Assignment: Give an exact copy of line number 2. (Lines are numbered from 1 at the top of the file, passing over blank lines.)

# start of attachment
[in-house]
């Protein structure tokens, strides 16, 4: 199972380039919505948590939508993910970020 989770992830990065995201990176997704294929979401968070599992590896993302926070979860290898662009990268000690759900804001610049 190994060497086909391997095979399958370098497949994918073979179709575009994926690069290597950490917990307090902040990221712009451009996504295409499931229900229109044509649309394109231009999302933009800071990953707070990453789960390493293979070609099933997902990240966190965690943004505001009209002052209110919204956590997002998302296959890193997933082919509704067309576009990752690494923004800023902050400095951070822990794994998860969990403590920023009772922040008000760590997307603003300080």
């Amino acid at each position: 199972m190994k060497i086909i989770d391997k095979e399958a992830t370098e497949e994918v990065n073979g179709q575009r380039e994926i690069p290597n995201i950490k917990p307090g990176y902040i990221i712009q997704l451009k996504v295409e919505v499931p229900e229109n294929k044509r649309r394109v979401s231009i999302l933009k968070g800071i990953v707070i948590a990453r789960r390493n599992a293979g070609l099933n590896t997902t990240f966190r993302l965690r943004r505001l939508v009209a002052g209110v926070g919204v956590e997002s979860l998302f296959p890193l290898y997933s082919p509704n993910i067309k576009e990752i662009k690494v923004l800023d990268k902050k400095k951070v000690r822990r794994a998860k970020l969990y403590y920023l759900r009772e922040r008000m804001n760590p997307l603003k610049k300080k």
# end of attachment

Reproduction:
């Protein structure tokens, strides 16, 4: 199972380039919505948590939508993910970020 989770992830990065995201990176997704294929979401968070599992590896993302926070979860290898662009990268000690759900804001610049 190994060497086909391997095979399958370098497949994918073979179709575009994926690069290597950490917990307090902040990221712009451009996504295409499931229900229109044509649309394109231009999302933009800071990953707070990453789960390493293979070609099933997902990240966190965690943004505001009209002052209110919204956590997002998302296959890193997933082919509704067309576009990752690494923004800023902050400095951070822990794994998860969990403590920023009772922040008000760590997307603003300080």